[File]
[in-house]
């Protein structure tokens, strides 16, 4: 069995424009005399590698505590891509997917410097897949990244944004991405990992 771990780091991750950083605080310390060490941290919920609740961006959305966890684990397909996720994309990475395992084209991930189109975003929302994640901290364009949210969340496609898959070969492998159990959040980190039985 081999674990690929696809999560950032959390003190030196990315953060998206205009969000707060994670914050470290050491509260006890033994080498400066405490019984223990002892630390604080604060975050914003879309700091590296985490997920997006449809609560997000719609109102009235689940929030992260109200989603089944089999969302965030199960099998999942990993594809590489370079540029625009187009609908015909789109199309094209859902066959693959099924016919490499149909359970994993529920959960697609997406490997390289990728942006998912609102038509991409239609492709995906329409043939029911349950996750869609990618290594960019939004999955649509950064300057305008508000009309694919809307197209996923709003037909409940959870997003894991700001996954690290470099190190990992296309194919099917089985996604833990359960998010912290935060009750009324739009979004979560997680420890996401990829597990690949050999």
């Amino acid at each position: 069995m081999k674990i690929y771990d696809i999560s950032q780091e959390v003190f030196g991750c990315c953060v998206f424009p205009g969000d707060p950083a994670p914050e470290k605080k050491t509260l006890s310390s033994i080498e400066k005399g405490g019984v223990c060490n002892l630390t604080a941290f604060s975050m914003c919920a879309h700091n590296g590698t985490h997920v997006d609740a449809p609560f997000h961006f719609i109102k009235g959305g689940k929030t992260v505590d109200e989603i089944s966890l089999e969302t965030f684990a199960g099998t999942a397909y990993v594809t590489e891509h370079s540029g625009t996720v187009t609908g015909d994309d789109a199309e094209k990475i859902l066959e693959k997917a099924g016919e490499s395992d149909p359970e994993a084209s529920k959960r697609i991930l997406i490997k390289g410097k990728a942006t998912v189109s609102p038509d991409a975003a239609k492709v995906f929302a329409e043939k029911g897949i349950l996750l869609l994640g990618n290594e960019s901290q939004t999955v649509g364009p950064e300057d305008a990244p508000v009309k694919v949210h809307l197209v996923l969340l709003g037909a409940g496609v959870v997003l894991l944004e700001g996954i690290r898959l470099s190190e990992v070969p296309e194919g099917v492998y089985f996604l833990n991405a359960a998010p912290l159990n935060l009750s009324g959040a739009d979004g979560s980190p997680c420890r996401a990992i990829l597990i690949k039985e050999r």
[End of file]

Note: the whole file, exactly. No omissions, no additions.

[in-house]
């Protein structure tokens, strides 16, 4: 069995424009005399590698505590891509997917410097897949990244944004991405990992 771990780091991750950083605080310390060490941290919920609740961006959305966890684990397909996720994309990475395992084209991930189109975003929302994640901290364009949210969340496609898959070969492998159990959040980190039985 081999674990690929696809999560950032959390003190030196990315953060998206205009969000707060994670914050470290050491509260006890033994080498400066405490019984223990002892630390604080604060975050914003879309700091590296985490997920997006449809609560997000719609109102009235689940929030992260109200989603089944089999969302965030199960099998999942990993594809590489370079540029625009187009609908015909789109199309094209859902066959693959099924016919490499149909359970994993529920959960697609997406490997390289990728942006998912609102038509991409239609492709995906329409043939029911349950996750869609990618290594960019939004999955649509950064300057305008508000009309694919809307197209996923709003037909409940959870997003894991700001996954690290470099190190990992296309194919099917089985996604833990359960998010912290935060009750009324739009979004979560997680420890996401990829597990690949050999």
């Amino acid at each position: 069995m081999k674990i690929y771990d696809i999560s950032q780091e959390v003190f030196g991750c990315c953060v998206f424009p205009g969000d707060p950083a994670p914050e470290k605080k050491t509260l006890s310390s033994i080498e400066k005399g405490g019984v223990c060490n002892l630390t604080a941290f604060s975050m914003c919920a879309h700091n590296g590698t985490h997920v997006d609740a449809p609560f997000h961006f719609i109102k009235g959305g689940k929030t992260v505590d109200e989603i089944s966890l089999e969302t965030f684990a199960g099998t999942a397909y990993v594809t590489e891509h370079s540029g625009t996720v187009t609908g015909d994309d789109a199309e094209k990475i859902l066959e693959k997917a099924g016919e490499s395992d149909p359970e994993a084209s529920k959960r697609i991930l997406i490997k390289g410097k990728a942006t998912v189109s609102p038509d991409a975003a239609k492709v995906f929302a329409e043939k029911g897949i349950l996750l869609l994640g990618n290594e960019s901290q939004t999955v649509g364009p950064e300057d305008a990244p508000v009309k694919v949210h809307l197209v996923l969340l709003g037909a409940g496609v959870v997003l894991l944004e700001g996954i690290r898959l470099s190190e990992v070969p296309e194919g099917v492998y089985f996604l833990n991405a359960a998010p912290l159990n935060l009750s009324g959040a739009d979004g979560s980190p997680c420890r996401a990992i990829l597990i690949k039985e050999r």